In the wake of insurance denials, some chiropractors pose an interesting question in their attempt to get paid for what they do.  It is some variation of this:

“If I billed something incorrectly…or the insurance company denied a particular service…or procedure A was bundled with procedure B…can I change my records/billing/coding so I can get paid for this?”

Certainly, my loyal blog readers know that one of the two primary purposes of my writing this column is (1) to help you maximize reimbursements by getting you paid for ALL the work you do.  But this purpose is also coupled with keeping you compliant in your billing, coding and documentation while attempting to achieve my other goal for you, which is (2) to minimize your audit risk.

In other words, I would love to see every chiropractor paid well for all of the work they do (not more than they deserve, but not less) and, of equal importance, possess the proper documentation necessary to KEEP the money they earned.

Answering the question(s) posed then is not a simple “yes” or “no” but an “it depends.” Let’s explore this a little further.

Amendment of Records Can Be a Good Thing

Amendment of a medical record can be a good thing. Reviewing your records to check for accuracy and completeness and taking the time to amend them is common and commendable. We all know that the daily duties and pace of practice often cause us to spend less time taking notes that we may want to or that good documentation may warrant.  Therefore, a practice of reviewing notes before the day’s end, for example, can be a good way to catch any missed items needing documentation as well as prevent incorrectly billed or coded services.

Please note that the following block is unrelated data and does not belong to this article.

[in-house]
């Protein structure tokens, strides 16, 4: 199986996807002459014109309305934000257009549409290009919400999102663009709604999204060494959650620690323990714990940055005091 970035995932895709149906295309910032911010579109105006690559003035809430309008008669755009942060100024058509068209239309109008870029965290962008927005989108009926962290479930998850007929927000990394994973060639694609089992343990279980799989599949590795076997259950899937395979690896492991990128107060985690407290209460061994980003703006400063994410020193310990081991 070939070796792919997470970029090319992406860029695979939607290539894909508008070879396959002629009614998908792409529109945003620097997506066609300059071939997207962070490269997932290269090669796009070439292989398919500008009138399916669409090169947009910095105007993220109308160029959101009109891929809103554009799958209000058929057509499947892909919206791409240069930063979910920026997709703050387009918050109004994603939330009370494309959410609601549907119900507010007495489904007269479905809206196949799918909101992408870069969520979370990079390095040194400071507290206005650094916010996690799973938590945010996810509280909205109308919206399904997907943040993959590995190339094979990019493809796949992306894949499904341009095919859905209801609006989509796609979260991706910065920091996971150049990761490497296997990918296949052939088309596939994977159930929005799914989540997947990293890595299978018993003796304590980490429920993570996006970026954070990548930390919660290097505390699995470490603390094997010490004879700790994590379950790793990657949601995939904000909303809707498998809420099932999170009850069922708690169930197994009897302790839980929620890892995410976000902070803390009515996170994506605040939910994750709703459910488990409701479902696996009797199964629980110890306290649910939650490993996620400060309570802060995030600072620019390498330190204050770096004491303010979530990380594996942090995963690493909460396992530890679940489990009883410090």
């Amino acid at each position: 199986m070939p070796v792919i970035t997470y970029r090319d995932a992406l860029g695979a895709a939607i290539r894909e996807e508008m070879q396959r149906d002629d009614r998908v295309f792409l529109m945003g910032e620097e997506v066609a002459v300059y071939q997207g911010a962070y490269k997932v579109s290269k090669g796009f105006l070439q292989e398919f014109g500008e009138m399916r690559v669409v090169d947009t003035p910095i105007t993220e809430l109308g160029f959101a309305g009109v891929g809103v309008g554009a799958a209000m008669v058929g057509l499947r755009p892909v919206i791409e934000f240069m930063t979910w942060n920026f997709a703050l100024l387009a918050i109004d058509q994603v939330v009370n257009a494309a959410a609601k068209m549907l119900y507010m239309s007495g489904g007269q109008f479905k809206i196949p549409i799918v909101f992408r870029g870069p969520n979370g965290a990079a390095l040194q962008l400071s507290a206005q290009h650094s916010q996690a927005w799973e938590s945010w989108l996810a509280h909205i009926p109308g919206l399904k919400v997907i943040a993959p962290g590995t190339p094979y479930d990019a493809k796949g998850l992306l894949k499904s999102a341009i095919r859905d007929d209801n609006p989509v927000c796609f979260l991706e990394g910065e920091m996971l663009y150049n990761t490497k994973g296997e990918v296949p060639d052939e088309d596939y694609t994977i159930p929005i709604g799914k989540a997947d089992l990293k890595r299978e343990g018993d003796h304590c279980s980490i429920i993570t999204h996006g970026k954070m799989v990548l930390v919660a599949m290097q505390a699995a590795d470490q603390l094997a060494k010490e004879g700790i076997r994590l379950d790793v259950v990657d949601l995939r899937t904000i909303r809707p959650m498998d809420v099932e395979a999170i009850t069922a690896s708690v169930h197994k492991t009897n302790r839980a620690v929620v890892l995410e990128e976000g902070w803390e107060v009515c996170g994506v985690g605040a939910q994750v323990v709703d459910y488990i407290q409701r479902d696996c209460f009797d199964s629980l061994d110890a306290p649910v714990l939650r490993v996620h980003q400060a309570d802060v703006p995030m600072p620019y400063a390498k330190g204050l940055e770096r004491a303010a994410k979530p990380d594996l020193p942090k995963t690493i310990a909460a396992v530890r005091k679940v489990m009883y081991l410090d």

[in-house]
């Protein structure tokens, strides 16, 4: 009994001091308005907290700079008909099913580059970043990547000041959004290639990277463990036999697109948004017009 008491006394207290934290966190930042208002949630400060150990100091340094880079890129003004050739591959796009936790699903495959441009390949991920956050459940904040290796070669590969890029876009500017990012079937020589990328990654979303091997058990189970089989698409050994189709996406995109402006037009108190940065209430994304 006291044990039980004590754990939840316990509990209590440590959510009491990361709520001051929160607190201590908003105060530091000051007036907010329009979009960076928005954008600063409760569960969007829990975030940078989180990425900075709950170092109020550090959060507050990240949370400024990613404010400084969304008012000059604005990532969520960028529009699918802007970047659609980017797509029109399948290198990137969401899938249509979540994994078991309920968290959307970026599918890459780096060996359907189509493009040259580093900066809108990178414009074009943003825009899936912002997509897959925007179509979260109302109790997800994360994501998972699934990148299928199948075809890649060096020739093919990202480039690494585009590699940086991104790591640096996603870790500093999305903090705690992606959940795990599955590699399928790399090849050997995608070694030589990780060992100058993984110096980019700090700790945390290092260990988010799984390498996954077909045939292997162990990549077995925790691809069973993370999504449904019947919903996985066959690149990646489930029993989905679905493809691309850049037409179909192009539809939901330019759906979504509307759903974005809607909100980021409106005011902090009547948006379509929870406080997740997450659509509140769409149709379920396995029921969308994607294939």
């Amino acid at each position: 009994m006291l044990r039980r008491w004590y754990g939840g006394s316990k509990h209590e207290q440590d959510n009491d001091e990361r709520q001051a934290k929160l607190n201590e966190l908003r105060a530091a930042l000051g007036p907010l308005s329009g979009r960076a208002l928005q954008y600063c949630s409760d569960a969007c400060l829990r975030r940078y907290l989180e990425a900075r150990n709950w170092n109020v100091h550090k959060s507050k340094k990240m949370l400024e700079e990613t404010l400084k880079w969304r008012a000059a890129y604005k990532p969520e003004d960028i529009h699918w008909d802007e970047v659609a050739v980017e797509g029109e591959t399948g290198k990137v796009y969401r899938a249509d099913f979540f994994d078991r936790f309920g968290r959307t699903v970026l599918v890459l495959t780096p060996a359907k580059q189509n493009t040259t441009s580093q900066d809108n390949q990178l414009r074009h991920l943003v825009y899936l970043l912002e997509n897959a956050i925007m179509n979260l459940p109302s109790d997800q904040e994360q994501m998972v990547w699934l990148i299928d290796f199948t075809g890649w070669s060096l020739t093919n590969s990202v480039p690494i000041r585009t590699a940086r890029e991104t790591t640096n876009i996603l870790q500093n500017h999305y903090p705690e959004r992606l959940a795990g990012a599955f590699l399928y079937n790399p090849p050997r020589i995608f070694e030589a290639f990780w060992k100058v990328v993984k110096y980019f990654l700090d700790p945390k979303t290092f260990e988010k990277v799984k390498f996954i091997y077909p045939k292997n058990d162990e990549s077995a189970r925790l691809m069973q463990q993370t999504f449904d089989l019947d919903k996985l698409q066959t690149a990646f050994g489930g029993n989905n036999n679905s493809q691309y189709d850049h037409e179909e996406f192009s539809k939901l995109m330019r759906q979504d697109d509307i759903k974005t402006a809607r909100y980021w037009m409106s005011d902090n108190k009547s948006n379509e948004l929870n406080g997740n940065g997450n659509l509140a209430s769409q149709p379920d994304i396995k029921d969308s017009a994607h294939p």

Obviously, the best practice is to complete your records correctly the first time. But if you didn’t, you can make an addition or correction later. You must do so in a legitimate and above-board fashion—timely and not apparently an “alteration.” Different payers may have varying definitions of what constitutes “timely” documentation, but most appear to indicate that the note should be completed during the actual encounter of shortly thereafter.  Most payer descriptions I have seen of this seem to indicate “shortly thereafter” means within 24hours after treatment.

Avoid Alteration of Records

Let’s differentiate between the terms: “Amendment” or “Alteration.”  For our discussion, Amendment refers to the process of reviewing and/or correcting mistakes within a short period of time (as above) for the purposes of correction.  Alteration, on the other hand, does not quite convey the same corrective intent.

For example, if you alter your records once a lawsuit has been filed or an attorney has requested your records, it’s too late and this would not be considered a legitimate “correction” or amendment of the patient’s file.

Unfortunately, this is a common scenario: you receive a request for records, review your documentation, and see that some fact is omitted or some entry is inaccurate. You quite innocently think that you can “improve” the record.

Let me stop you there. Don’t do it.

Every state chiropractic board in the country has heard numerous cases of records alteration and, I am sure, cringes every time they have to review one.

In reality, the insurance company, plaintiff’s attorney, claim review company and who knows who else has likely already obtained a copy of your records in their original form. As the jury is shown both the original record and your “revised” record, you will see your credibility disappear before their eyes – even if the alteration of the record was innocent, helpful or minor.

At the least, any alterations you make in the records significantly after the treatment date can be viewed as self-serving. Taken to the extremes, it can also be regarded as a cover-up or potential fraud.  (See picture at start of blog for what technology can do to squash your attempts to alter records anyway!)

Adding To or Correcting Records

What should you do if you discover an omission? Suppose you review your earlier progress note and discover that you forgot to state that you made an appointment for a patient x-ray? Or what if you reviewed the x-rays and in the process of documenting your findings, inadvertently left a key finding out of your report?